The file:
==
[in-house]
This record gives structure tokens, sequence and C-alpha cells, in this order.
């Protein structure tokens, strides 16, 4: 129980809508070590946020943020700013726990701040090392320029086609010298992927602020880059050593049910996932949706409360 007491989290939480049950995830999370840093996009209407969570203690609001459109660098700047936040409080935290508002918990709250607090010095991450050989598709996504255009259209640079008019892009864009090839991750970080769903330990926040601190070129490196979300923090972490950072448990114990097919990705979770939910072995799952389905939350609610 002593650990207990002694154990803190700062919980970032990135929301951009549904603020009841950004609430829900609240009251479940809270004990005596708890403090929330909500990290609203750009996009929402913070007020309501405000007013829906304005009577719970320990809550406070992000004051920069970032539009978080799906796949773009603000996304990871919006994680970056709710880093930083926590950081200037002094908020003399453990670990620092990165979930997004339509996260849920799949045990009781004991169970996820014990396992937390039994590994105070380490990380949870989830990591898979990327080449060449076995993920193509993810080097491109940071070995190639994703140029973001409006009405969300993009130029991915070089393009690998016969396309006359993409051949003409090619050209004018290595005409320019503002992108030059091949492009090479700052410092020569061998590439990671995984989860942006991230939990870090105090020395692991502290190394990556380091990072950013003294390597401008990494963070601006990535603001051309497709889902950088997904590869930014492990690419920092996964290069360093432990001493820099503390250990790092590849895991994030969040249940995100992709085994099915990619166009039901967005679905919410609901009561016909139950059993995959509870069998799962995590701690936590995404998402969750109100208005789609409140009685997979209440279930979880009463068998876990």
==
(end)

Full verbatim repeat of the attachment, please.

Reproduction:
[in-house]
This record gives structure tokens, sequence and C-alpha cells, in this order.
């Protein structure tokens, strides 16, 4: 129980809508070590946020943020700013726990701040090392320029086609010298992927602020880059050593049910996932949706409360 007491989290939480049950995830999370840093996009209407969570203690609001459109660098700047936040409080935290508002918990709250607090010095991450050989598709996504255009259209640079008019892009864009090839991750970080769903330990926040601190070129490196979300923090972490950072448990114990097919990705979770939910072995799952389905939350609610 002593650990207990002694154990803190700062919980970032990135929301951009549904603020009841950004609430829900609240009251479940809270004990005596708890403090929330909500990290609203750009996009929402913070007020309501405000007013829906304005009577719970320990809550406070992000004051920069970032539009978080799906796949773009603000996304990871919006994680970056709710880093930083926590950081200037002094908020003399453990670990620092990165979930997004339509996260849920799949045990009781004991169970996820014990396992937390039994590994105070380490990380949870989830990591898979990327080449060449076995993920193509993810080097491109940071070995190639994703140029973001409006009405969300993009130029991915070089393009690998016969396309006359993409051949003409090619050209004018290595005409320019503002992108030059091949492009090479700052410092020569061998590439990671995984989860942006991230939990870090105090020395692991502290190394990556380091990072950013003294390597401008990494963070601006990535603001051309497709889902950088997904590869930014492990690419920092996964290069360093432990001493820099503390250990790092590849895991994030969040249940995100992709085994099915990619166009039901967005679905919410609901009561016909139950059993995959509870069998799962995590701690936590995404998402969750109100208005789609409140009685997979209440279930979880009463068998876990």